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  • Mindham and Tych_2019_submitted

    Rights statement: This is the author’s version of a work that was accepted for publication in Environmental Modelling & Software. Changes resulting from the publishing process, such as peer review, editing, corrections, structural formatting, and other quality control mechanisms may not be reflected in this document. Changes may have been made to this work since it was submitted for publication. A definitive version was subsequently published in Environmental Modelling & Software, 121, 2019 DOI: 10.1016/j.envsoft.2019.104503

    Accepted author manuscript, 613 KB, PDF document

    Embargo ends: 19/08/20

    Available under license: CC BY-NC-ND

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Dynamic harmonic regression and irregular sampling; avoiding pre-processing and minimising modelling assumptions

Research output: Contribution to journalJournal article

Published
Article number104503
<mark>Journal publication date</mark>1/11/2019
<mark>Journal</mark>Environmental Modelling and Software
Volume121
Number of pages11
Publication statusPublished
Early online date19/08/19
Original languageEnglish

Abstract

Many environmental time-series measurements are characterised by irregular sampling. A significant improvement of the Dynamic Harmonic Regression (DHR) modelling technique to accommodate irregular sampled time-series, without the need for data pre-processing, has been developed. Taylor's series is used to obtain the time-step state increments, modifying the transition equation matrices. This allows the user to avoid artefacts arising and insertion of assumptions from interpolation and regularisation of the data to a regular time-base and makes DHR more consistent with the Data-Based Mechanistic approach to modelling environmental systems. The new technique implemented as a Matlab package has been tested on demanding simulated data-sets and demonstrated on various environmental time-series data with significantly varying sampling times. The results have been compared with standard DHR, where possible, and the method reduces analysis time and produces unambiguous results (by removing the need for pre-processing – always based on assumptions) based only on the observed environmental data.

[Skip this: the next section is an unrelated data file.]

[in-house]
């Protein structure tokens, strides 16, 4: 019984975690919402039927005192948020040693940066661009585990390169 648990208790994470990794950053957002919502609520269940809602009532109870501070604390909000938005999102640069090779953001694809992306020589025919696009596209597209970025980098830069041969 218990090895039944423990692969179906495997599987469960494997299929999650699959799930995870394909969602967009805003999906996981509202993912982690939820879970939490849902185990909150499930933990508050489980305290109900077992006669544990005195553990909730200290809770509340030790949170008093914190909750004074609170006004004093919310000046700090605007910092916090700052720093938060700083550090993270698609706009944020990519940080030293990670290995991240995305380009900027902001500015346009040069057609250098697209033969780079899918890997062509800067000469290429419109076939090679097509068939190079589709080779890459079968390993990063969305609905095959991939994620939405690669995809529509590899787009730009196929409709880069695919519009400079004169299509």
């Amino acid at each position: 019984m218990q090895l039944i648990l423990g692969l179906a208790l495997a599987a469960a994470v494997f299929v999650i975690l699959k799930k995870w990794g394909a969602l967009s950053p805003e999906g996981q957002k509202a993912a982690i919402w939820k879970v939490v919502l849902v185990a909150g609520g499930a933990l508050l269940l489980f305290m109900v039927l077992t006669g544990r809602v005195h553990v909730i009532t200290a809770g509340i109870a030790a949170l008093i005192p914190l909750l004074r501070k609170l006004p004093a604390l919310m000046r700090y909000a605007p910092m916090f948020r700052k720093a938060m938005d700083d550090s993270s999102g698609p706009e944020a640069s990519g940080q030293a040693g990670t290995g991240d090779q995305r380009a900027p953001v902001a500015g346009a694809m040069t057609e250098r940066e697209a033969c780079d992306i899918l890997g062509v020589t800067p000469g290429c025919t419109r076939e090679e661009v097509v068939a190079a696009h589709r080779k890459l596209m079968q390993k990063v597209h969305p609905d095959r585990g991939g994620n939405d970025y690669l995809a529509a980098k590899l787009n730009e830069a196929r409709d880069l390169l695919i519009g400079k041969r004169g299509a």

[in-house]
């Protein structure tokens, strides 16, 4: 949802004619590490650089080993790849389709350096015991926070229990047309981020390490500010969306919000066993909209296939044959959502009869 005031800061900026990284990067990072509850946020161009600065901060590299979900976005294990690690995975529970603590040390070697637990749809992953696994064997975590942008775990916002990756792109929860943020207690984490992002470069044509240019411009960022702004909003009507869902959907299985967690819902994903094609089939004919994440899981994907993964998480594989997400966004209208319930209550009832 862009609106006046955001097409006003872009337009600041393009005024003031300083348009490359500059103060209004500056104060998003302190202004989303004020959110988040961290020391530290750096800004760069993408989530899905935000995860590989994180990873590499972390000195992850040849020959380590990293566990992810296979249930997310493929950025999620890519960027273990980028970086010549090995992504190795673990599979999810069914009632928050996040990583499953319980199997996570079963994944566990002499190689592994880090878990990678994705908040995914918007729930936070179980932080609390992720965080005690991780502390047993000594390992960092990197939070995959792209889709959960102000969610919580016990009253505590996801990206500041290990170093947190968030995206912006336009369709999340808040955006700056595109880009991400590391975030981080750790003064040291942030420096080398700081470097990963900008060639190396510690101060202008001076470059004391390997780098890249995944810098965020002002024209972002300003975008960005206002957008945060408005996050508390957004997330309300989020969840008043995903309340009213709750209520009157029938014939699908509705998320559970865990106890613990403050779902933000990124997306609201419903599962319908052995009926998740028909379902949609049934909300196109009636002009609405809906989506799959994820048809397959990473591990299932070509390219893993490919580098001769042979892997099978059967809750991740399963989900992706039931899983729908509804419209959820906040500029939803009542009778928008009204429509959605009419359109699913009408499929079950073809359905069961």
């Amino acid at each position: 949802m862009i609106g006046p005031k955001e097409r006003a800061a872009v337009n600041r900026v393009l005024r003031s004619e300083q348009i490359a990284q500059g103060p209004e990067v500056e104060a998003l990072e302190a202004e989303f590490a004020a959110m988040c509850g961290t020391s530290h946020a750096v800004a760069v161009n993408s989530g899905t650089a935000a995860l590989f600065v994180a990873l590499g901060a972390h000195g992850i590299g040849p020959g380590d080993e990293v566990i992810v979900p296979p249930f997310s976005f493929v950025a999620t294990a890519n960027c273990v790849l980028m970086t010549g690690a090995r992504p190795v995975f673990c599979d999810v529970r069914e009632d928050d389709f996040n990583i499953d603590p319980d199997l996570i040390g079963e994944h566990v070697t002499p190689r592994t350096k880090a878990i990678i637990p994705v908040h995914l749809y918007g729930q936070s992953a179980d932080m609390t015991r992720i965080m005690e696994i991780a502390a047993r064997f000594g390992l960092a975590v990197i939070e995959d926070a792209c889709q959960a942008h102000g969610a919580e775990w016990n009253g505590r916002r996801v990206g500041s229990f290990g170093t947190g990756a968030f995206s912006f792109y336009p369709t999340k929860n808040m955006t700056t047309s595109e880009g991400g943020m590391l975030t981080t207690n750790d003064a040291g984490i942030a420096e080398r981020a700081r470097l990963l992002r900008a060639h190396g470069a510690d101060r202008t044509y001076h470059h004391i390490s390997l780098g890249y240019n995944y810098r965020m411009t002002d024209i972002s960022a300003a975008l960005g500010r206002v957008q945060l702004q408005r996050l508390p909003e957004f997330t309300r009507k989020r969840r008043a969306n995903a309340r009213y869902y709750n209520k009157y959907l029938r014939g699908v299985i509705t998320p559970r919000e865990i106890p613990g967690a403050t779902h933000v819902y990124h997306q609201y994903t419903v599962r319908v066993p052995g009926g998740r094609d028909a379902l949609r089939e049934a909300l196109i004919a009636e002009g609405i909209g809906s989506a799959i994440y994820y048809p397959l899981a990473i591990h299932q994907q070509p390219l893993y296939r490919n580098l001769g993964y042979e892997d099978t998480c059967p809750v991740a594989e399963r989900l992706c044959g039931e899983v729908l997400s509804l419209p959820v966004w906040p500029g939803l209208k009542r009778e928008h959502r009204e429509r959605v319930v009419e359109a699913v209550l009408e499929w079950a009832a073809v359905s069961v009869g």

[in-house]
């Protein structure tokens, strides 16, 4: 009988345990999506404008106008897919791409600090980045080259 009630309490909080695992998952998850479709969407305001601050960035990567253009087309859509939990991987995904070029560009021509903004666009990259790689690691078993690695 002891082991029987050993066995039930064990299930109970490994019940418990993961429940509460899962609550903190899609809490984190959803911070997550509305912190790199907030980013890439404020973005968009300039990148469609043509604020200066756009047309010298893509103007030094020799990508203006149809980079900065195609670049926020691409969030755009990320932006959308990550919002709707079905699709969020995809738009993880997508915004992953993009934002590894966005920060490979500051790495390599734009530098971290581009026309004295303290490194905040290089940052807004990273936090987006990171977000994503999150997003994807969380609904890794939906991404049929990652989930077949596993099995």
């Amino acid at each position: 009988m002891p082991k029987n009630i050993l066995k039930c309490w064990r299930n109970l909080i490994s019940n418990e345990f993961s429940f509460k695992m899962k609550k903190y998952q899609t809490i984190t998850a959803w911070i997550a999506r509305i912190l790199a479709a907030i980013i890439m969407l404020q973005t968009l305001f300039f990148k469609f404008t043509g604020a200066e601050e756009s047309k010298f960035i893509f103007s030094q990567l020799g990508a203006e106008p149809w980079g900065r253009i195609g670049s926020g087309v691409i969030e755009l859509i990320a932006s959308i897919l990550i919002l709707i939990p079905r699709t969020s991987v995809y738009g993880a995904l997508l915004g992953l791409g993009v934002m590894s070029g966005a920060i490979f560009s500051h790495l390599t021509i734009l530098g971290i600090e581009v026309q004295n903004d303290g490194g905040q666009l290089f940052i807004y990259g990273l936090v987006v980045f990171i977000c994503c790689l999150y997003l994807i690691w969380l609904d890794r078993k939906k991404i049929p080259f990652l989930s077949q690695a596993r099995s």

Bibliographic note

This is the author’s version of a work that was accepted for publication in Environmental Modelling & Software. Changes resulting from the publishing process, such as peer review, editing, corrections, structural formatting, and other quality control mechanisms may not be reflected in this document. Changes may have been made to this work since it was submitted for publication. A definitive version was subsequently published in Environmental Modelling & Software, 121, 2019 DOI: 10.1016/j.envsoft.2019.104503